Women and religious practices in Uzbekistan: Transformation and changes in the light of the post Soviet period

Matluba Wakefield//Anthropology//29th January//1-2 pm//Arts C133


This lecture explores the experience of  transformation of Uzbek women’s religious and ritual lives in Tashkent after Independence.  The presentation is based on research conducted over four years, covering the English, Russian, Uzbek language literature and periodical press, archive materials, and oral histories of women who experienced the challenges of the Soviet system and changes during the Independence period.

This presentation examines the relationship between women’s everyday life, state and religious institutions that controlled and constructed rituals. It further explores Uzbek women’s role within a frame of changes and transformations in Uzbek social life. I suggest that religious rituals and everyday life of Uzbek women changes continuously because of the influence of different forces and institutions. The ritual and everyday life of women changed as it adapted to different historical periods and political systems; being used, controlled and constructed by the state and religious institutions for the purpose of constructing identity, ideology and controlling women.  I further suggest that women cope with the changes and transformation of everyday (ritual and religious) life and it reveals the women’s role, their use of agency and self expression as they adapted or coped with these changes.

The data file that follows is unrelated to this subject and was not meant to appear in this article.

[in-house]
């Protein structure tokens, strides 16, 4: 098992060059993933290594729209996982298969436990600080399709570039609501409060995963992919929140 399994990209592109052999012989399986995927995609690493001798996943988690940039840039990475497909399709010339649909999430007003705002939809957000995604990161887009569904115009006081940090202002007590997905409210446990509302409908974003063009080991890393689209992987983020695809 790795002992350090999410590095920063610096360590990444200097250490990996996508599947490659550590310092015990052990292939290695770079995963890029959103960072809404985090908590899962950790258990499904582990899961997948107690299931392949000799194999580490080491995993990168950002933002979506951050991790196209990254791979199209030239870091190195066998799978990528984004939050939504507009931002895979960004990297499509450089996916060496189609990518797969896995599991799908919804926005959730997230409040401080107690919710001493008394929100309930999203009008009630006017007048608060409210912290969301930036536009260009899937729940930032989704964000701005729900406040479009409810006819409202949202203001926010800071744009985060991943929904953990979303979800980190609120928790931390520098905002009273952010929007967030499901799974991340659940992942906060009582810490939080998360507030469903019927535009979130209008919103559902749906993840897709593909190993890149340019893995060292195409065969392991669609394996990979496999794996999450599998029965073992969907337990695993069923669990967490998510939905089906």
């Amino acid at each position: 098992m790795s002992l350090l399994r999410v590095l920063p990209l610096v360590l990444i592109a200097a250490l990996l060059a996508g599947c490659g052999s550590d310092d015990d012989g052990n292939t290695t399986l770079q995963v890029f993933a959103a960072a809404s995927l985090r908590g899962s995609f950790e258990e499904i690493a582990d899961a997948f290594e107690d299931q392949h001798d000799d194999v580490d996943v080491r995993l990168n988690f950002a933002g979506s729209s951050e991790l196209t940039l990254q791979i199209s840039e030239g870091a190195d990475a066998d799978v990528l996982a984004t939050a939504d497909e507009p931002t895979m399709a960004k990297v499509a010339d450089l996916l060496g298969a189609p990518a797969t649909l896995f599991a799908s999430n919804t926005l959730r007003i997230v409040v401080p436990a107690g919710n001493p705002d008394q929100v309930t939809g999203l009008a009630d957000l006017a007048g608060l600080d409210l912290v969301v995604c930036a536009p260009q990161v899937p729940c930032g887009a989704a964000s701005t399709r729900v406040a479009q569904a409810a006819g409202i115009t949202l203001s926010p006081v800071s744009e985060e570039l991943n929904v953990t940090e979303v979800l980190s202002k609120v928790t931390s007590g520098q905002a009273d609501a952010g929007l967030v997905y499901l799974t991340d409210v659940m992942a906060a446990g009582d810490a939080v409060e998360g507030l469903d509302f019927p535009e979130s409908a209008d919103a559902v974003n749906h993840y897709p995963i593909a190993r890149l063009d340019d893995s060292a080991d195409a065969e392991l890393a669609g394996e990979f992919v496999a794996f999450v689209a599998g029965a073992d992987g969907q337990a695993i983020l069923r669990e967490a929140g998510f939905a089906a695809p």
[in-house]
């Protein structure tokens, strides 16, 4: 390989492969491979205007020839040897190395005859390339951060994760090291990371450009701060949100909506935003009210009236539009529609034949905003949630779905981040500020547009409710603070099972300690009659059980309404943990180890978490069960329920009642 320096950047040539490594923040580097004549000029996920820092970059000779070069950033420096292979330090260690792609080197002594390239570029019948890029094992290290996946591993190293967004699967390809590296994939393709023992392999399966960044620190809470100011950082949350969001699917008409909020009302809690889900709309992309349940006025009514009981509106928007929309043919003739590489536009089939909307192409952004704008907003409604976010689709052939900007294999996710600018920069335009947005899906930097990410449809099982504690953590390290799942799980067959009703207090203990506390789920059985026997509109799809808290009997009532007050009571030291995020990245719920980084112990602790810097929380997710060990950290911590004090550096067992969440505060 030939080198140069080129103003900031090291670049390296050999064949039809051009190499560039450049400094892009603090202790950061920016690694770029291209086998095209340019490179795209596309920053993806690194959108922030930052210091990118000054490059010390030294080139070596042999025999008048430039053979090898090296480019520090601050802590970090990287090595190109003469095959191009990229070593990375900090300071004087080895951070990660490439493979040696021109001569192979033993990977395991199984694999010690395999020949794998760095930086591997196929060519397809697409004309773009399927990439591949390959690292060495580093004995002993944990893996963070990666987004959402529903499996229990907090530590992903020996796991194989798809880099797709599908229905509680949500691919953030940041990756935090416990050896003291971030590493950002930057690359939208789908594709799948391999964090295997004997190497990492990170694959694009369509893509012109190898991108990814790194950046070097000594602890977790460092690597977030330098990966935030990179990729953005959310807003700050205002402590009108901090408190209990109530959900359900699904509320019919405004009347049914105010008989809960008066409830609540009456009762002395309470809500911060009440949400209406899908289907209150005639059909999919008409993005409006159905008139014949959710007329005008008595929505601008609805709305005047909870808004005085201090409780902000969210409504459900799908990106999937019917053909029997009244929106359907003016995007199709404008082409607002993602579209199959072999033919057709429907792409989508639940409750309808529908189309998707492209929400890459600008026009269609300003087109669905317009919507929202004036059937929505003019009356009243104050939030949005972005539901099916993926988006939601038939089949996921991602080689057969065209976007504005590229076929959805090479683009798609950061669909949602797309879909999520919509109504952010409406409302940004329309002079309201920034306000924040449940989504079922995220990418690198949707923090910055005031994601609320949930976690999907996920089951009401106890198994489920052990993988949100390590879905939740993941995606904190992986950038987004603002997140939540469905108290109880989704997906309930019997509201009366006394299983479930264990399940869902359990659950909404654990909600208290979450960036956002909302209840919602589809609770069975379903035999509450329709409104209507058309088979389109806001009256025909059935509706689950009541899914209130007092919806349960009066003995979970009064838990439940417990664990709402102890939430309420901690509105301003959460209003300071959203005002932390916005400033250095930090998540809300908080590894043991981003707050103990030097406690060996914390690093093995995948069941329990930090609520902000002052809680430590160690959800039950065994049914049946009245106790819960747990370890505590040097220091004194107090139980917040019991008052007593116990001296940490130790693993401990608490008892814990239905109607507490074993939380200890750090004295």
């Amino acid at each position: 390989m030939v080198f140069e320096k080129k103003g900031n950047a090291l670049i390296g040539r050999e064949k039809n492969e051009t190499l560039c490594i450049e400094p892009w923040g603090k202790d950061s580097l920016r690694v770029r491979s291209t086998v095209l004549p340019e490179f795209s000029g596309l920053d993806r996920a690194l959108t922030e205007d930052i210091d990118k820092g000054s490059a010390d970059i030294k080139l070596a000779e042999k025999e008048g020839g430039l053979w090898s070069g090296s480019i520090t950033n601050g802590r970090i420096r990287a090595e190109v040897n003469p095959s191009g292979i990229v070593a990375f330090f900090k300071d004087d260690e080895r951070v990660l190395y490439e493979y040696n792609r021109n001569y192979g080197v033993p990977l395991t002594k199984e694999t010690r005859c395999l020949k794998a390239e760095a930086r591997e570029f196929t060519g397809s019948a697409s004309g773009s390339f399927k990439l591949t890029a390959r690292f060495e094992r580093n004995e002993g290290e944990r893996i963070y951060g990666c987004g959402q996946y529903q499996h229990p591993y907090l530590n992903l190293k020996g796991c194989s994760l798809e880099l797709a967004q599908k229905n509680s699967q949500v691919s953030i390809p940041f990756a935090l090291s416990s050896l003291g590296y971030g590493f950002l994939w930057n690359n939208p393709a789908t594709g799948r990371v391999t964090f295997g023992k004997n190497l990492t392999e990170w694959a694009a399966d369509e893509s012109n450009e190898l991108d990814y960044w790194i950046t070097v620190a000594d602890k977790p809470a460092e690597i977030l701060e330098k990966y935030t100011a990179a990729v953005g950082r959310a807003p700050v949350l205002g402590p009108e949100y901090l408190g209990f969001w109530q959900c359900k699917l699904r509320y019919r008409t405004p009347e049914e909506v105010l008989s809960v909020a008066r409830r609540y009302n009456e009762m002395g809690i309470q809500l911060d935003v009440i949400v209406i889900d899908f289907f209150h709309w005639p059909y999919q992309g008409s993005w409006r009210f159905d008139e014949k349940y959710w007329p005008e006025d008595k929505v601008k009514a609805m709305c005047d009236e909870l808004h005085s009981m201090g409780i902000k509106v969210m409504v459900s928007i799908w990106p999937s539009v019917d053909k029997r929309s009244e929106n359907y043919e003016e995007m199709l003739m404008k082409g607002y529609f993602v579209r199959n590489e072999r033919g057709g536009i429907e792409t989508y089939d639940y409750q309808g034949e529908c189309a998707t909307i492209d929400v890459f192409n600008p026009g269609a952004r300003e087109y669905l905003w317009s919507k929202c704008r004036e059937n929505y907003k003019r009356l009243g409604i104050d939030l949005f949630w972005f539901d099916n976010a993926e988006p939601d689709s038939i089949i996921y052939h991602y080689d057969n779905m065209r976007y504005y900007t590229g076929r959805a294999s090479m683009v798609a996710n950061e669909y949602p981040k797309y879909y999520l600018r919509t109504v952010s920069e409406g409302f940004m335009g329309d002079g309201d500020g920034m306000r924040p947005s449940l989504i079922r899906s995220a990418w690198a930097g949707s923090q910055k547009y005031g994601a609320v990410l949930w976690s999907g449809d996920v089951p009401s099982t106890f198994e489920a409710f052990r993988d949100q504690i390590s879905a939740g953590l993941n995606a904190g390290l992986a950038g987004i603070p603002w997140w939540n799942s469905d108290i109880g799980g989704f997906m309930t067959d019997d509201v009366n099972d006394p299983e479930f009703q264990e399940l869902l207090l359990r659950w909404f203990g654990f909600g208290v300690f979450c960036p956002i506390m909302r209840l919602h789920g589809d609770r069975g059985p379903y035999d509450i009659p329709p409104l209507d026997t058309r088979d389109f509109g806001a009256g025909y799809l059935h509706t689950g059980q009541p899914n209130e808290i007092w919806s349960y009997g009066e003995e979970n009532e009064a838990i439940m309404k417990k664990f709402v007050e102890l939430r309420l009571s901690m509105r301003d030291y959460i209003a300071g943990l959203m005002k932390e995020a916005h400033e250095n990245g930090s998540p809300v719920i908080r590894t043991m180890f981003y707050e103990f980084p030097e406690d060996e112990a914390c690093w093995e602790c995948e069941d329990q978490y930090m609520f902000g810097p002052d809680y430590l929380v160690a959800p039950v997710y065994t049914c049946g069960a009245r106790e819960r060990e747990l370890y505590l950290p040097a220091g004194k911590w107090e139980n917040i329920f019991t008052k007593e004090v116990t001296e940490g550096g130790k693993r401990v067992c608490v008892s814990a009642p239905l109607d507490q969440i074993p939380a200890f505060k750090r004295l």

Bio: I completed my Masters at the Institute of Social Studies, Women and Development program, in The Hague.  I am a PhD student at Sussex, I recently submitted my thesis and I am now waiting for my VIVA.  I am focusing on women and Islam, religious and life cycle practices in the Soviet and post Soviet period.

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